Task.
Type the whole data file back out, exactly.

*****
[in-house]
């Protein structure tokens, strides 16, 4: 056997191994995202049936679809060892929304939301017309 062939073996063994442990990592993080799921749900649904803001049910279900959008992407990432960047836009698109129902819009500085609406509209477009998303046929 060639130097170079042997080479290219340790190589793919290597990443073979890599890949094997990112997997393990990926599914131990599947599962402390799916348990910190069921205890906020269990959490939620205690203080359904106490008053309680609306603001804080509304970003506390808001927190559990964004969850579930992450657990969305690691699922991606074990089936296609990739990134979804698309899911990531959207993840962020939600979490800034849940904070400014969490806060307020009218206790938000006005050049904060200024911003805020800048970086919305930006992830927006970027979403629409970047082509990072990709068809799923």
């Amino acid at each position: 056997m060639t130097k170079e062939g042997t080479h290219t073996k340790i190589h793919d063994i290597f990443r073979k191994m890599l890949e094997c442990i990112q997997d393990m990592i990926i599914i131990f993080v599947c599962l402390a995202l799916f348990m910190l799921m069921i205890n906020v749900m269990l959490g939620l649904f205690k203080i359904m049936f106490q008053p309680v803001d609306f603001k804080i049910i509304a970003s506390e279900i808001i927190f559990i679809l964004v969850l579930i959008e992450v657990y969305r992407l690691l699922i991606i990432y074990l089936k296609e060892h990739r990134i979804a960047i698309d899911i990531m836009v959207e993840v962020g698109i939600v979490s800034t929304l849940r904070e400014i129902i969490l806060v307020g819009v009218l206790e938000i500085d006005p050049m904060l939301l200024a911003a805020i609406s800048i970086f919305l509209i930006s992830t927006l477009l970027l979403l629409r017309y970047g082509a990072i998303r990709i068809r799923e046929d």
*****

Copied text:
[in-house]
């Protein structure tokens, strides 16, 4: 056997191994995202049936679809060892929304939301017309 062939073996063994442990990592993080799921749900649904803001049910279900959008992407990432960047836009698109129902819009500085609406509209477009998303046929 060639130097170079042997080479290219340790190589793919290597990443073979890599890949094997990112997997393990990926599914131990599947599962402390799916348990910190069921205890906020269990959490939620205690203080359904106490008053309680609306603001804080509304970003506390808001927190559990964004969850579930992450657990969305690691699922991606074990089936296609990739990134979804698309899911990531959207993840962020939600979490800034849940904070400014969490806060307020009218206790938000006005050049904060200024911003805020800048970086919305930006992830927006970027979403629409970047082509990072990709068809799923």
């Amino acid at each position: 056997m060639t130097k170079e062939g042997t080479h290219t073996k340790i190589h793919d063994i290597f990443r073979k191994m890599l890949e094997c442990i990112q997997d393990m990592i990926i599914i131990f993080v599947c599962l402390a995202l799916f348990m910190l799921m069921i205890n906020v749900m269990l959490g939620l649904f205690k203080i359904m049936f106490q008053p309680v803001d609306f603001k804080i049910i509304a970003s506390e279900i808001i927190f559990i679809l964004v969850l579930i959008e992450v657990y969305r992407l690691l699922i991606i990432y074990l089936k296609e060892h990739r990134i979804a960047i698309d899911i990531m836009v959207e993840v962020g698109i939600v979490s800034t929304l849940r904070e400014i129902i969490l806060v307020g819009v009218l206790e938000i500085d006005p050049m904060l939301l200024a911003a805020i609406s800048i970086f919305l509209i930006s992830t927006l477009l970027l979403l629409r017309y970047g082509a990072i998303r990709i068809r799923e046929d």